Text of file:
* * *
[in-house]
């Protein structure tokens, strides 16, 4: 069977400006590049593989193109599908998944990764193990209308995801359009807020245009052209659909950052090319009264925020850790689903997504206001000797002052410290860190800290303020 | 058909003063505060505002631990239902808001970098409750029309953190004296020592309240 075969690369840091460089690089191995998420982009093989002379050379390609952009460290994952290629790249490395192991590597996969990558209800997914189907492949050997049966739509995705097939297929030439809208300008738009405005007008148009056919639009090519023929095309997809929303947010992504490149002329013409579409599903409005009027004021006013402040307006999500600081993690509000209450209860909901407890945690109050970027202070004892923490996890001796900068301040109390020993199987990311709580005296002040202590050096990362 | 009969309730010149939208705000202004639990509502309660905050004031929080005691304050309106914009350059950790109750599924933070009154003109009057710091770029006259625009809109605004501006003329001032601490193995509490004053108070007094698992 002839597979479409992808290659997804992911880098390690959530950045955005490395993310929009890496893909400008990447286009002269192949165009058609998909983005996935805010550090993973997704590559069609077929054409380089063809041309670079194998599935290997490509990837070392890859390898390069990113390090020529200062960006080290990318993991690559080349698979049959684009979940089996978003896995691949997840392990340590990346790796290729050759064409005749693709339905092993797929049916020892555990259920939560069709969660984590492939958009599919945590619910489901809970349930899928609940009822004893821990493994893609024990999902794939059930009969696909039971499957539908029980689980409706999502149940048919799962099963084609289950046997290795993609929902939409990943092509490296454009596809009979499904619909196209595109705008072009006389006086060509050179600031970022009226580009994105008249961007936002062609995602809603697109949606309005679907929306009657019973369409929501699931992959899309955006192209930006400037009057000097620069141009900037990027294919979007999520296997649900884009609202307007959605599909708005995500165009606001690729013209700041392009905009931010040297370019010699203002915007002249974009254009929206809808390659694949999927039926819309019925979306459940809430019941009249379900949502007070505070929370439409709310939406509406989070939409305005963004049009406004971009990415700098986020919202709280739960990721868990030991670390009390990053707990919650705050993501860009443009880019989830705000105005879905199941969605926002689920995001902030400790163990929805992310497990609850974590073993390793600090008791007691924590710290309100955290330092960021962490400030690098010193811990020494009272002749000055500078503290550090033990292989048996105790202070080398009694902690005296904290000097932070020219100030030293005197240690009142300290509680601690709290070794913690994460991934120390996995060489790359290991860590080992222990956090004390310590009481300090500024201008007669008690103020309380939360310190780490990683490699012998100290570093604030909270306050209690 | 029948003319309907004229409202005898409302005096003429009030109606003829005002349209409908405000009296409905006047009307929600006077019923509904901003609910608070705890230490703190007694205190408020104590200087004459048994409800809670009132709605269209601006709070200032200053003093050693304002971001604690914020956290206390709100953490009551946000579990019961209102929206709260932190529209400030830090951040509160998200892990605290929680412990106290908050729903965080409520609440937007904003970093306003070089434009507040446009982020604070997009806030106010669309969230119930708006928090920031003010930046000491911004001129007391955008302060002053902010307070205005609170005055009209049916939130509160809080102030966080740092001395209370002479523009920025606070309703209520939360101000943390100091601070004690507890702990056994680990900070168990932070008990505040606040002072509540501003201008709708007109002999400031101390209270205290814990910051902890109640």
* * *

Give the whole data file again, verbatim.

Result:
[in-house]
């Protein structure tokens, strides 16, 4: 069977400006590049593989193109599908998944990764193990209308995801359009807020245009052209659909950052090319009264925020850790689903997504206001000797002052410290860190800290303020 | 058909003063505060505002631990239902808001970098409750029309953190004296020592309240 075969690369840091460089690089191995998420982009093989002379050379390609952009460290994952290629790249490395192991590597996969990558209800997914189907492949050997049966739509995705097939297929030439809208300008738009405005007008148009056919639009090519023929095309997809929303947010992504490149002329013409579409599903409005009027004021006013402040307006999500600081993690509000209450209860909901407890945690109050970027202070004892923490996890001796900068301040109390020993199987990311709580005296002040202590050096990362 | 009969309730010149939208705000202004639990509502309660905050004031929080005691304050309106914009350059950790109750599924933070009154003109009057710091770029006259625009809109605004501006003329001032601490193995509490004053108070007094698992 002839597979479409992808290659997804992911880098390690959530950045955005490395993310929009890496893909400008990447286009002269192949165009058609998909983005996935805010550090993973997704590559069609077929054409380089063809041309670079194998599935290997490509990837070392890859390898390069990113390090020529200062960006080290990318993991690559080349698979049959684009979940089996978003896995691949997840392990340590990346790796290729050759064409005749693709339905092993797929049916020892555990259920939560069709969660984590492939958009599919945590619910489901809970349930899928609940009822004893821990493994893609024990999902794939059930009969696909039971499957539908029980689980409706999502149940048919799962099963084609289950046997290795993609929902939409990943092509490296454009596809009979499904619909196209595109705008072009006389006086060509050179600031970022009226580009994105008249961007936002062609995602809603697109949606309005679907929306009657019973369409929501699931992959899309955006192209930006400037009057000097620069141009900037990027294919979007999520296997649900884009609202307007959605599909708005995500165009606001690729013209700041392009905009931010040297370019010699203002915007002249974009254009929206809808390659694949999927039926819309019925979306459940809430019941009249379900949502007070505070929370439409709310939406509406989070939409305005963004049009406004971009990415700098986020919202709280739960990721868990030991670390009390990053707990919650705050993501860009443009880019989830705000105005879905199941969605926002689920995001902030400790163990929805992310497990609850974590073993390793600090008791007691924590710290309100955290330092960021962490400030690098010193811990020494009272002749000055500078503290550090033990292989048996105790202070080398009694902690005296904290000097932070020219100030030293005197240690009142300290509680601690709290070794913690994460991934120390996995060489790359290991860590080992222990956090004390310590009481300090500024201008007669008690103020309380939360310190780490990683490699012998100290570093604030909270306050209690 | 029948003319309907004229409202005898409302005096003429009030109606003829005002349209409908405000009296409905006047009307929600006077019923509904901003609910608070705890230490703190007694205190408020104590200087004459048994409800809670009132709605269209601006709070200032200053003093050693304002971001604690914020956290206390709100953490009551946000579990019961209102929206709260932190529209400030830090951040509160998200892990605290929680412990106290908050729903965080409520609440937007904003970093306003070089434009507040446009982020604070997009806030106010669309969230119930708006928090920031003010930046000491911004001129007391955008302060002053902010307070205005609170005055009209049916939130509160809080102030966080740092001395209370002479523009920025606070309703209520939360101000943390100091601070004690507890702990056994680990900070168990932070008990505040606040002072509540501003201008709708007109002999400031101390209270205290814990910051902890109640």